Prairie Dogs and Language

In multiple studies conducted by Northern Arizona University professor and psychologist Con Slobodchikoff over the past 30 years, there have been numerous discoveries about the way prairie dogs – whose natural habitat is within the Arizona desert – communicate. The most significant discovery made was in Slobodchikoff’s 2009 study that analyzed their behavior when the prairie dogs were threatened.

Source: Prairie Dogs

Source: Prairie Dogs

After first observing how a colony of prairie dogs reacted to the presence of predators, he discovered that they didn’t just give the same alarm call each time – it sounded different depending on what type of predator the prairie dogs saw. He also noticed that even though the calls signaling a certain type of predator would follow a distinct pattern, they contained small nuances that varied with each individual predator of that type.[vii] This was further confirmed in a 2014 study in which after putting dogs, humans, and simple shape cutouts of all different forms, sizes, and colors within sight of the prairie dogs, analysis of the prairie dog calls revealed that the squeaks of alarm were different for each predator cutout presented to them.[viii]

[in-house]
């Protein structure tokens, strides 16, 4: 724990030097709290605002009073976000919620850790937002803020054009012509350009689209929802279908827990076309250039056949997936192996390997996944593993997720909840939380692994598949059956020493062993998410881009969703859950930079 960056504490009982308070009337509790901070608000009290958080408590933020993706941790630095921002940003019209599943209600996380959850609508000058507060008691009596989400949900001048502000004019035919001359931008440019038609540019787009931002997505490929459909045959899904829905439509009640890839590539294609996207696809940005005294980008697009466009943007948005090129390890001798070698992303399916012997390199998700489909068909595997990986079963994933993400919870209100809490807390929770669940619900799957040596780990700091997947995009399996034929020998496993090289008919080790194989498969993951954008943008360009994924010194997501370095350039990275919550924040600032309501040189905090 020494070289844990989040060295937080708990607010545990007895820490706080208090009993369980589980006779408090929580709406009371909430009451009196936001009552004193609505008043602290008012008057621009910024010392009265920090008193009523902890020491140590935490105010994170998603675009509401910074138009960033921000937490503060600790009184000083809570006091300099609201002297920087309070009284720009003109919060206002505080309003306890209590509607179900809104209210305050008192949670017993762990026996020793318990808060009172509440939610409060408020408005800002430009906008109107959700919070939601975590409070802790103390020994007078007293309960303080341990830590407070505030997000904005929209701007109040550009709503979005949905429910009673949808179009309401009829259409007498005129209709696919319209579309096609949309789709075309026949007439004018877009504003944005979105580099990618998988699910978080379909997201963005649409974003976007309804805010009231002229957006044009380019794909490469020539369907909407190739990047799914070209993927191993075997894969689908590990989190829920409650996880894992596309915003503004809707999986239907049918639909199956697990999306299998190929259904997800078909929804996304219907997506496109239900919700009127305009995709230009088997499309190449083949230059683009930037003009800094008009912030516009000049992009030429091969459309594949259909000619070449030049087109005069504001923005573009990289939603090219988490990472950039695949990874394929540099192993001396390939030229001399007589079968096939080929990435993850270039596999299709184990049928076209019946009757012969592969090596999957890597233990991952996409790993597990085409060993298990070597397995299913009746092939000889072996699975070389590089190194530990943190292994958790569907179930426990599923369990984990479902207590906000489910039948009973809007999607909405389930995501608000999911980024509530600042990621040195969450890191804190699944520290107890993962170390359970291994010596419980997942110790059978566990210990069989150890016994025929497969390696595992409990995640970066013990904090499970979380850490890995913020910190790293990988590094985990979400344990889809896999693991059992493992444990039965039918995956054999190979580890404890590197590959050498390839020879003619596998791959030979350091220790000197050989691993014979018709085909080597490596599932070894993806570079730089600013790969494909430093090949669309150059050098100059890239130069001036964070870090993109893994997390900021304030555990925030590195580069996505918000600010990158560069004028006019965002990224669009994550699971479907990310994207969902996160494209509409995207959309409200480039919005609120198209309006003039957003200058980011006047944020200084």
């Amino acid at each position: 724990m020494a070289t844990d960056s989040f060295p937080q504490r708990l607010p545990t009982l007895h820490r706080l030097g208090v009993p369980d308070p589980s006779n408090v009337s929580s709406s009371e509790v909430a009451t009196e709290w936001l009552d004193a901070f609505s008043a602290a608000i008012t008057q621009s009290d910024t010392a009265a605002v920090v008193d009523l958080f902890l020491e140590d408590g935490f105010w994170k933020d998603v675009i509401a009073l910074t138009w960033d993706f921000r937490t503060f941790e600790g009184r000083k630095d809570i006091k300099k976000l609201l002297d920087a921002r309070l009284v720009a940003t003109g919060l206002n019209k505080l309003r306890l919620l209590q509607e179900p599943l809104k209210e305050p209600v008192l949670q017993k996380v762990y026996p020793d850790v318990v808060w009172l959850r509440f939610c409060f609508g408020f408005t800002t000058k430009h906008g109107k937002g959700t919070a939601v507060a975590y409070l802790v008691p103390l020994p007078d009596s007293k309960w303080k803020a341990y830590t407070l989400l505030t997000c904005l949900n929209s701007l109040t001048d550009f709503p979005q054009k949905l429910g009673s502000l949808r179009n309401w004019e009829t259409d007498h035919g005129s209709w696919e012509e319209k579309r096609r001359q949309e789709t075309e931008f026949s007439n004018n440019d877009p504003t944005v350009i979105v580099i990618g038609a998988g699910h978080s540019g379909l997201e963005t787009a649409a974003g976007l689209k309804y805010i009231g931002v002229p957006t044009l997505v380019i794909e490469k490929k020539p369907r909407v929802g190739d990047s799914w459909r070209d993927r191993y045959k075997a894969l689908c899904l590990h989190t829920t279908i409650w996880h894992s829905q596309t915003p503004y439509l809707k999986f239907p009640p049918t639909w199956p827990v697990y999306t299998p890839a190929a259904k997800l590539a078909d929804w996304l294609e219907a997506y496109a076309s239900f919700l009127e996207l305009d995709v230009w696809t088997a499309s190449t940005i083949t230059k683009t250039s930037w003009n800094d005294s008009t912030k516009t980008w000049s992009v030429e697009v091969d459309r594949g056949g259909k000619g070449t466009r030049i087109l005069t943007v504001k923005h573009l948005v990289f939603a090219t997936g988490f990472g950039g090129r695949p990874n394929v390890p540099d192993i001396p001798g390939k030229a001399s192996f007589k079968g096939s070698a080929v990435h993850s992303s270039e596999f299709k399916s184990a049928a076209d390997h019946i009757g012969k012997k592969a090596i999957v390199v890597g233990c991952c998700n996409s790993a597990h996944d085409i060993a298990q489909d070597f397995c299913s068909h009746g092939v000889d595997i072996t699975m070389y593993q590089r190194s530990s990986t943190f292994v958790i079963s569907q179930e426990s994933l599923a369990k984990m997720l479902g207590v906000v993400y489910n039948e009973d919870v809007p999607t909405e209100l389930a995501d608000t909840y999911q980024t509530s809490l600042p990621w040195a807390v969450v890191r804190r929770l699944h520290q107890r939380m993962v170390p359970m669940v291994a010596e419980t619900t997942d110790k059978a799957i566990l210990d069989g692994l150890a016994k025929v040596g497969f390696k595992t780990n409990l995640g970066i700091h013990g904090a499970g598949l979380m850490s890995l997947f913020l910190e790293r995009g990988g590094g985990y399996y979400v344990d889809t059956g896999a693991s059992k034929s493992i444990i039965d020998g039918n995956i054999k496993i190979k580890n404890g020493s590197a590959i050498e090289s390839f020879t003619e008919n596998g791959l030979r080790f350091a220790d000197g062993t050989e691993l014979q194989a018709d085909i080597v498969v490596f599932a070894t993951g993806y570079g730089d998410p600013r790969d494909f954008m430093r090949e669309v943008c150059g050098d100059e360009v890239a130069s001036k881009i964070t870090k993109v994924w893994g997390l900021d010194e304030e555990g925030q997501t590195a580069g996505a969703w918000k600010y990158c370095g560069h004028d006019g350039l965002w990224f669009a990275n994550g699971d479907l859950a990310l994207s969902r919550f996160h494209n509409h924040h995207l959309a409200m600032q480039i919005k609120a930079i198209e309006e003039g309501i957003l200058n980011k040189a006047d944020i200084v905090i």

The Evolution of Animal Rights

Though the animal rights movement seems to be a recent development in modern society, it has actually been a cause that has been around for thousands of years, but initially from more of a philosophical point of view. For instance, the Greek philosopher Aristotle placed all living things in a hierarchy and claimed animals were high on the hierarchy, and should be treated as such, because they possessed “nutritive and sensitive souls”. Medieval philosopher and Catholic priest Thomas Aquinas that because of the hierarchy of creation imposed by God, all animals should be treated with the upmost respect. However, both Aristotle and Aquinas mention that humans are above animals because they do not have the ability to reason.[ix]